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1. Shern, Stacy N. My Hair or Health: Investigating the Impact of Hair Care and Maintenance on the Health of African American Women.

Degree: PhD, Education, Criminal Justice, and Human Services: Health Education, 2017, University of Cincinnati

The health status of African Americans (AA) reveal higher rates of mortality and morbidity associated with chronic disease. AA women in particular, have a high prevalence of chronic diseases such as cardiovascular disease, hypertension, and type 2 diabetes, which are linked to obesity and sedentary lifestyles. AA women suffer from higher rates of obesity and physical inactivity compared to other ethnic groups. Though there are many contributing factors, maintaining and caring for their hair is a perceived barrier to physical activity. Hairstyling can require a substantial amount of time and money. Typically, AA women’s hair is styled with the purpose of preserving the hairstyle for several days, weeks, and at times months. Hair is an important part of the AA female culture; however, AA women may be choosing their hair over their health. The purpose of this exploratory study was to determine if haircare practices and maintenance are a barrier to physical activity and to determine the difference between hair care and maintenance cost and obesity among African American women. Methods: This exploratory study utilized a convenience sample of women from two predominantly African American churches. A total of 135 women 18 years of age and older who self-identified as African American completed a 6-section survey. The final sample for analysis included 131 women. Results: Data was analyzed using the statistical software SPSS (version 23). Hair was reported as moderate barrier to physical activity (M= 21.6026, SD=8.032, possible scores ranging from 9 to 45). Over three-quarters (76.2%) of women reported being physically inactive. Though, there was no relationship between hair care and maintenance cost and obesity rates, a large percentage of the sample was categorized as being either overweight (31.4%) or obese (53.7%). Annual hair care and maintenance cost was estimated at $767.00 US dollars. Conclusion: African American women take pride in their hair. Women often invest time and money in caring for and maintaining their hair and/or hairstyle. To increase physical activity and decrease obesity rates among this population, future research must consider the cultural barriers and practices that may contribute to these impeding issues. Advisors/Committee Members: Bernard, Amy (Committee Chair).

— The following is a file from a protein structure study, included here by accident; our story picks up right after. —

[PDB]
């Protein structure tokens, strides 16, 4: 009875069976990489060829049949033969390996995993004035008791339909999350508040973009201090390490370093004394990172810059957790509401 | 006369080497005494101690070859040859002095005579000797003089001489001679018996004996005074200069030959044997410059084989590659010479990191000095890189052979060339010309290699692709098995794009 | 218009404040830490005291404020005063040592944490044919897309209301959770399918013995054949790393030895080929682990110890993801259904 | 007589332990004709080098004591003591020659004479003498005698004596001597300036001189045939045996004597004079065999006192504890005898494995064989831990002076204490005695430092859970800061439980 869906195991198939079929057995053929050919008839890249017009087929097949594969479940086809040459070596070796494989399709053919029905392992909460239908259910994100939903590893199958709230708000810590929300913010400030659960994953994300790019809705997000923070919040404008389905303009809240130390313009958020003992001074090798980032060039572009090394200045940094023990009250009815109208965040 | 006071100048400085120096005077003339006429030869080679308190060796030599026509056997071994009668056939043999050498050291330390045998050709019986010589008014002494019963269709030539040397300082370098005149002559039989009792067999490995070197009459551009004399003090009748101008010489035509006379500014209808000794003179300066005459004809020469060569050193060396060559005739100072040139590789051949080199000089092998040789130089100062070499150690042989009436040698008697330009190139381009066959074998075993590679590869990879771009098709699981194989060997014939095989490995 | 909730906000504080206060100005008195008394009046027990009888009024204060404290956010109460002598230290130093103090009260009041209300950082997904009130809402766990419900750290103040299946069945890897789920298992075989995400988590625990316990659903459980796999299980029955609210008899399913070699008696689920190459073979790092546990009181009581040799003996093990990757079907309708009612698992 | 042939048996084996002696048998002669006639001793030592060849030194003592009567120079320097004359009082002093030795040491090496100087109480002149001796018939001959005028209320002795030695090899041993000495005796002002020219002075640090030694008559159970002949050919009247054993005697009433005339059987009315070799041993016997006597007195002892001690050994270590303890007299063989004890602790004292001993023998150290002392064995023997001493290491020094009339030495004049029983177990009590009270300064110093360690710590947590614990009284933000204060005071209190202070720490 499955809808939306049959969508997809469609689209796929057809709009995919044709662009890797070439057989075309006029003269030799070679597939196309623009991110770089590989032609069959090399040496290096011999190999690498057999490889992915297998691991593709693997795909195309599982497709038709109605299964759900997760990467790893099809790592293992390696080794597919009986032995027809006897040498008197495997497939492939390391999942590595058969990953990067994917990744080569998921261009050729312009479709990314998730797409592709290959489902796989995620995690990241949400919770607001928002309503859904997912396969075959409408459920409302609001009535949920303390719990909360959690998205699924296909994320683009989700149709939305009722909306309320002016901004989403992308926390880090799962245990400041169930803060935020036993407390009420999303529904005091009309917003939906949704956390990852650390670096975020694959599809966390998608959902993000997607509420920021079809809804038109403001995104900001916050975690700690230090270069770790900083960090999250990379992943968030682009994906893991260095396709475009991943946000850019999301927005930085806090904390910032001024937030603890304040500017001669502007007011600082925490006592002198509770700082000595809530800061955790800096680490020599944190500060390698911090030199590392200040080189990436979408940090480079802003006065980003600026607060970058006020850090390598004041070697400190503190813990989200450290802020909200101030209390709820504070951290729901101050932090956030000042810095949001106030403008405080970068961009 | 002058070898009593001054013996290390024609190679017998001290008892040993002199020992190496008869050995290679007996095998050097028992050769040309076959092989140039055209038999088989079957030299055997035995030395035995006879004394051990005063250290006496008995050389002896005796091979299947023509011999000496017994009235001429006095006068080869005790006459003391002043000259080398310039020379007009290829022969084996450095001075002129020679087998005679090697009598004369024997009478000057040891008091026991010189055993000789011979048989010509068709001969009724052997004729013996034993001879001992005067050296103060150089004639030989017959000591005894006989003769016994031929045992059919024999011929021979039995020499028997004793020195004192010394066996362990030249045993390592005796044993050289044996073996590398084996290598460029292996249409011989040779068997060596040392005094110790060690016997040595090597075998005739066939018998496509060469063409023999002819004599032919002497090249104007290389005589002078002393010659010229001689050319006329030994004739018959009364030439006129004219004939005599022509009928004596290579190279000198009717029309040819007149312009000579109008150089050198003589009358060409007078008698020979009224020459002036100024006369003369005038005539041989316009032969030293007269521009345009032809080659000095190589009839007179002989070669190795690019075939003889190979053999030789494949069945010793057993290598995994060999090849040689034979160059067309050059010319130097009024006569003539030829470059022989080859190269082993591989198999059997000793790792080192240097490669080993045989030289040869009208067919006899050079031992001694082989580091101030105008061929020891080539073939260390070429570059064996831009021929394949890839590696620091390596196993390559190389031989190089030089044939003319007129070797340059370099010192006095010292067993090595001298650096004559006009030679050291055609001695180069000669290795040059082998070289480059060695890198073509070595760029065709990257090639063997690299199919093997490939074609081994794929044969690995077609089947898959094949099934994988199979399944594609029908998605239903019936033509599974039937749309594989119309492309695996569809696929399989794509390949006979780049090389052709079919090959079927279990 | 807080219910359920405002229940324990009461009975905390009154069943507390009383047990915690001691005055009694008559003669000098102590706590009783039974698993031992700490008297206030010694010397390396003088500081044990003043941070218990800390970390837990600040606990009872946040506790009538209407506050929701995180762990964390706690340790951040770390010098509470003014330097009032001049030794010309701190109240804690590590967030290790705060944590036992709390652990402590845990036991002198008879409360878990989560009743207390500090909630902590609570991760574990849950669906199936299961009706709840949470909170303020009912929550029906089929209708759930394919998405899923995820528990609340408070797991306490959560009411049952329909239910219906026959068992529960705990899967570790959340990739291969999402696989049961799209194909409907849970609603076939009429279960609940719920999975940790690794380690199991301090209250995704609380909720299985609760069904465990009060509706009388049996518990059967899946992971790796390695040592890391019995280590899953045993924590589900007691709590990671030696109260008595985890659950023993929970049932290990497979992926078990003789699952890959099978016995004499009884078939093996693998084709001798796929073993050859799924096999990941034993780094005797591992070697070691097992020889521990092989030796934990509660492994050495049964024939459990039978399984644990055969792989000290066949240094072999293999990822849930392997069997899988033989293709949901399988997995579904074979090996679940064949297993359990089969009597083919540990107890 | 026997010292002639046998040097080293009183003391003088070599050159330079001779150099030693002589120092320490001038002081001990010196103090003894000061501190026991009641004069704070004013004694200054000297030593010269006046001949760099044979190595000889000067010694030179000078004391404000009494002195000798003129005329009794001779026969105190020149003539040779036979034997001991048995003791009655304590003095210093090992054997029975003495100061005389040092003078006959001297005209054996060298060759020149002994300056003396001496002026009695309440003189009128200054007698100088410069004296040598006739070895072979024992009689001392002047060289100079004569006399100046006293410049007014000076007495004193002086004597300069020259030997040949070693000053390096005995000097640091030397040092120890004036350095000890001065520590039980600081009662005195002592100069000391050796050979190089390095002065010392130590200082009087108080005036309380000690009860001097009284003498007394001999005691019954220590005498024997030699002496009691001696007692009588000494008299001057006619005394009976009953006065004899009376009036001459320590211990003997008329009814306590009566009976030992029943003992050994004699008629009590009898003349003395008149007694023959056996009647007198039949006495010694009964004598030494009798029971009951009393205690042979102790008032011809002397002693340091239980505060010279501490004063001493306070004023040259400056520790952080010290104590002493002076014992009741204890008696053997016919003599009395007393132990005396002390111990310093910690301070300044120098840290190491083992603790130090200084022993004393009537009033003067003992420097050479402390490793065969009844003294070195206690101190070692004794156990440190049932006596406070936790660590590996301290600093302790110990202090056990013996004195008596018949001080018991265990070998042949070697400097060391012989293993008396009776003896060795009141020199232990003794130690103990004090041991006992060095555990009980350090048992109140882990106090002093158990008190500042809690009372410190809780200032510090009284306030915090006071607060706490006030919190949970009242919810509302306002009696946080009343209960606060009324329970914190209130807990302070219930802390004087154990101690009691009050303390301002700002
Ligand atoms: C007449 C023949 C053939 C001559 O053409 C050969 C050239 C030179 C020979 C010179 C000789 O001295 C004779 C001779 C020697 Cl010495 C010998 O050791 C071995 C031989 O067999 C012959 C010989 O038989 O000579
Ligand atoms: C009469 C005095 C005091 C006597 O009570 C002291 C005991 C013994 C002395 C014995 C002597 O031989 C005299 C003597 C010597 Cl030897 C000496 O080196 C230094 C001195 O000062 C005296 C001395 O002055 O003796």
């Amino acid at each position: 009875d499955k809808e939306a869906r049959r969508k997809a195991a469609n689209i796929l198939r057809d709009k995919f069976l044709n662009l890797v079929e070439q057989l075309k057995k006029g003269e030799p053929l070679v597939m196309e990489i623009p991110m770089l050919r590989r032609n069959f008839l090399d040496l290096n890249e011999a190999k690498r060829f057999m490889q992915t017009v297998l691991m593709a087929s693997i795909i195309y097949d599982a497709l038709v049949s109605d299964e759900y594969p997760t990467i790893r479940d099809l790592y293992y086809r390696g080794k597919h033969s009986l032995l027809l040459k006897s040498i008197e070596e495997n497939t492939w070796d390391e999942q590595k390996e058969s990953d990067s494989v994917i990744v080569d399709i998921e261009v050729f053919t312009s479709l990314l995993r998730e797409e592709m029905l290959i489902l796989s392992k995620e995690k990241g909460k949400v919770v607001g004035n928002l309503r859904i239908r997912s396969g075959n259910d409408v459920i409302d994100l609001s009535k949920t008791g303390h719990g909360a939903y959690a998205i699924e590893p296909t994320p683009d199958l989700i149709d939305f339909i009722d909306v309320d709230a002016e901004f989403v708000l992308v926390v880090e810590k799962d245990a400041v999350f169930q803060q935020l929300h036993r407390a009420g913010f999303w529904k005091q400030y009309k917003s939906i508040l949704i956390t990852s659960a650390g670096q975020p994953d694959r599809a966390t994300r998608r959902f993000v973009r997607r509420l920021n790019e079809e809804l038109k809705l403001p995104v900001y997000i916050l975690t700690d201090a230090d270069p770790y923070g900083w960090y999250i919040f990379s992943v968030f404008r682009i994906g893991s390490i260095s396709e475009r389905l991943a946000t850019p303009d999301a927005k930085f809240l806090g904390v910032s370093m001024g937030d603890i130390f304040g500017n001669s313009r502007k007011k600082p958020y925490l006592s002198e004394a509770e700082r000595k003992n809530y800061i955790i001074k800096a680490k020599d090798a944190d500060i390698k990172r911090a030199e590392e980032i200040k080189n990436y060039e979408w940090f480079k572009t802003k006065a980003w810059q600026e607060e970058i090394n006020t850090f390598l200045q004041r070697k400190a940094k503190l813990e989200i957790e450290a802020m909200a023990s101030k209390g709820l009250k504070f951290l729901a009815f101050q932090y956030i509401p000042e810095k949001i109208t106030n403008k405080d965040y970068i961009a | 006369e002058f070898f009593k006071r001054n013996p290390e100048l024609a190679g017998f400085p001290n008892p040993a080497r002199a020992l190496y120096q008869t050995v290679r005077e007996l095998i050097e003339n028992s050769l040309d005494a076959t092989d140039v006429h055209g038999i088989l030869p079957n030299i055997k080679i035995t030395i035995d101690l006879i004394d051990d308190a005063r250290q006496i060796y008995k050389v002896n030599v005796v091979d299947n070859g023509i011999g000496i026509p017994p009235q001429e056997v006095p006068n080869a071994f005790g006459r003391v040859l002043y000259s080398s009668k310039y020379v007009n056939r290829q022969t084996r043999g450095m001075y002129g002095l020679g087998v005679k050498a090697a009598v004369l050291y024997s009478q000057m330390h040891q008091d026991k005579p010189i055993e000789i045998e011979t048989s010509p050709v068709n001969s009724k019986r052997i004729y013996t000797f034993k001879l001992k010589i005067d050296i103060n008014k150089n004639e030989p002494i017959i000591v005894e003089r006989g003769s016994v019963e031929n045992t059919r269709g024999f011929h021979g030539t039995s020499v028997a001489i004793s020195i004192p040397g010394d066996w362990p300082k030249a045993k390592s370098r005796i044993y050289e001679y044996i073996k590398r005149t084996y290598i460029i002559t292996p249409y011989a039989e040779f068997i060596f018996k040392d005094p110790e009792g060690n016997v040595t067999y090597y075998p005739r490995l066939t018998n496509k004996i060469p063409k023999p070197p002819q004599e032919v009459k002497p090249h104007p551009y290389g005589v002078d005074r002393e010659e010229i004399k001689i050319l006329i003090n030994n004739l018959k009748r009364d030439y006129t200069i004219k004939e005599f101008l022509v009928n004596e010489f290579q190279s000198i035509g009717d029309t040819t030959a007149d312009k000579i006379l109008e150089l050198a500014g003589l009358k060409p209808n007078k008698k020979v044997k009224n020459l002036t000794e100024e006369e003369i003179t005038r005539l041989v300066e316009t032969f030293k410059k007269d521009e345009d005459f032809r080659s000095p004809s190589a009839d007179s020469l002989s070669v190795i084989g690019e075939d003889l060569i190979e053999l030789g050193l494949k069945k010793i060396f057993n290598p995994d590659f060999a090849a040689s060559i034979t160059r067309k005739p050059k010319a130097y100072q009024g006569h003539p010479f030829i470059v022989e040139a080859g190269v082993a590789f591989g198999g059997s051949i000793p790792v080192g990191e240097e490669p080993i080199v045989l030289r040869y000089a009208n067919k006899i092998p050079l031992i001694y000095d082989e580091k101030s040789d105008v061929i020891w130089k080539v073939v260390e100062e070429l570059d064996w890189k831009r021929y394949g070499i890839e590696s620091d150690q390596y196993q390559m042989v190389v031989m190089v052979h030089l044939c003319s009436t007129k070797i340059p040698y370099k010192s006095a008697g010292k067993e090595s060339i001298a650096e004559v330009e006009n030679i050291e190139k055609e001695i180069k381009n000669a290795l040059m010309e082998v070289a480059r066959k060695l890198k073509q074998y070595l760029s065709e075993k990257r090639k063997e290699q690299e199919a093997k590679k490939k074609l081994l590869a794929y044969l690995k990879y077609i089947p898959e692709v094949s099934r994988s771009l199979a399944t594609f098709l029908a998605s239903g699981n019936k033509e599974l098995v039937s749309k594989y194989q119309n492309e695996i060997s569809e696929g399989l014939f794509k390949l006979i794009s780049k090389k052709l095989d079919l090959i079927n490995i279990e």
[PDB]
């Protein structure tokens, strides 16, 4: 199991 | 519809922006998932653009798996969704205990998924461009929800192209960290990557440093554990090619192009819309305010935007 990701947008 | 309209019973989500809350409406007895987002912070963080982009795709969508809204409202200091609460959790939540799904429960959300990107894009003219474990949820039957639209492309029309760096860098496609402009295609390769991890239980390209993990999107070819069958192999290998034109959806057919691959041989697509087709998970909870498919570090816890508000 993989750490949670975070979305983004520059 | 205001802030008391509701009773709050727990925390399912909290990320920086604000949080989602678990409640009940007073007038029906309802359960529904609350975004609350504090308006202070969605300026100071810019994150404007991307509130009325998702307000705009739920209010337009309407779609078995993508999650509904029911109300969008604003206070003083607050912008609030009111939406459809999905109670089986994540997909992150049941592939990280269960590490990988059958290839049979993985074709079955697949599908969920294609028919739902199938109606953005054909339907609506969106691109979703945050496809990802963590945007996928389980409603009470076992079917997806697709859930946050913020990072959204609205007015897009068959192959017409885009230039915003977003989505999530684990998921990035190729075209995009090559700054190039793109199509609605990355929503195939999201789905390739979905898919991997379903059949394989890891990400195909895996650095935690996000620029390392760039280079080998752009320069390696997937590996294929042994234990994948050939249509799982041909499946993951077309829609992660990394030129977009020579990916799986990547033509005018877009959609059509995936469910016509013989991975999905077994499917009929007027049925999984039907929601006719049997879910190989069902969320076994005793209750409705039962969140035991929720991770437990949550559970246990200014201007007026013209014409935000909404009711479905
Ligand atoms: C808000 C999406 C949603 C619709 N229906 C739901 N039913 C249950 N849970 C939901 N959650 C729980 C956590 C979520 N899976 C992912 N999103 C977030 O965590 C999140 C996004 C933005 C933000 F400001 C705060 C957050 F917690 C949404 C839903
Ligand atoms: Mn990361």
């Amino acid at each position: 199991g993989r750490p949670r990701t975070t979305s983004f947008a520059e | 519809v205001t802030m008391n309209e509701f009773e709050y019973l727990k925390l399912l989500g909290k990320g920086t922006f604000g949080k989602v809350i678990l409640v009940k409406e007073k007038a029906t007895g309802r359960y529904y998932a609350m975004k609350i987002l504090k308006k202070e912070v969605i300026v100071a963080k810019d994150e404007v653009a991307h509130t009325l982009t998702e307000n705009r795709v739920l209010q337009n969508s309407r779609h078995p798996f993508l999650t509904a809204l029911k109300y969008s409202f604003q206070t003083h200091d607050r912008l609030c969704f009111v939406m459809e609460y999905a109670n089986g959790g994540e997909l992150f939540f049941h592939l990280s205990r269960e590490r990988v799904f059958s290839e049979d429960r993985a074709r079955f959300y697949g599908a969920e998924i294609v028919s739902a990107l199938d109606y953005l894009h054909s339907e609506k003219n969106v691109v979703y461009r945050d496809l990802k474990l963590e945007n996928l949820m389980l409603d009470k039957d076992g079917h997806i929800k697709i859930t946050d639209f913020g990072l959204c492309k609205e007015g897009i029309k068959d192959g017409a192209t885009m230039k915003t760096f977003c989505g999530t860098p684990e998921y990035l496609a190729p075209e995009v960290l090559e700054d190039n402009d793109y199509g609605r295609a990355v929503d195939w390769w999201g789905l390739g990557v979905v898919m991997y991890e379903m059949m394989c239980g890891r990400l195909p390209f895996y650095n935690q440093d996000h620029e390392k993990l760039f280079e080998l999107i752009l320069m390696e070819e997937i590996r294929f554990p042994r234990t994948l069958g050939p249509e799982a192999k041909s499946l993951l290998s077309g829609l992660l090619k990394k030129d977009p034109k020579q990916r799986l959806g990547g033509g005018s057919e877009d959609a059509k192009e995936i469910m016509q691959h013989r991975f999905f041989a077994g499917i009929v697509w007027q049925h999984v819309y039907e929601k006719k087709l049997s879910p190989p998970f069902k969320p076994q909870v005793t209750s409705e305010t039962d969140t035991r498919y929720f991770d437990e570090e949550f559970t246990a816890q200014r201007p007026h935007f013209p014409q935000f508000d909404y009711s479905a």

Subjects/Keywords: Health Education; African American; Black; Physical Activity; Hair care; Barriers; Cost

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APA (6th Edition):

Shern, S. N. (2017). My Hair or Health: Investigating the Impact of Hair Care and Maintenance on the Health of African American Women. (Doctoral Dissertation). University of Cincinnati. Retrieved from http://rave.ohiolink.edu/etdc/view?acc_num=ucin149131762738866

Chicago Manual of Style (16th Edition):

Shern, Stacy N. “My Hair or Health: Investigating the Impact of Hair Care and Maintenance on the Health of African American Women.” 2017. Doctoral Dissertation, University of Cincinnati. Accessed November 24, 2017. http://rave.ohiolink.edu/etdc/view?acc_num=ucin149131762738866.

MLA Handbook (7th Edition):

Shern, Stacy N. “My Hair or Health: Investigating the Impact of Hair Care and Maintenance on the Health of African American Women.” 2017. Web. 24 Nov 2017.

Vancouver:

Shern SN. My Hair or Health: Investigating the Impact of Hair Care and Maintenance on the Health of African American Women. [Internet] [Doctoral dissertation]. University of Cincinnati; 2017. [cited 2017 Nov 24]. Available from: http://rave.ohiolink.edu/etdc/view?acc_num=ucin149131762738866.

Council of Science Editors:

Shern SN. My Hair or Health: Investigating the Impact of Hair Care and Maintenance on the Health of African American Women. [Doctoral Dissertation]. University of Cincinnati; 2017. Available from: http://rave.ohiolink.edu/etdc/view?acc_num=ucin149131762738866

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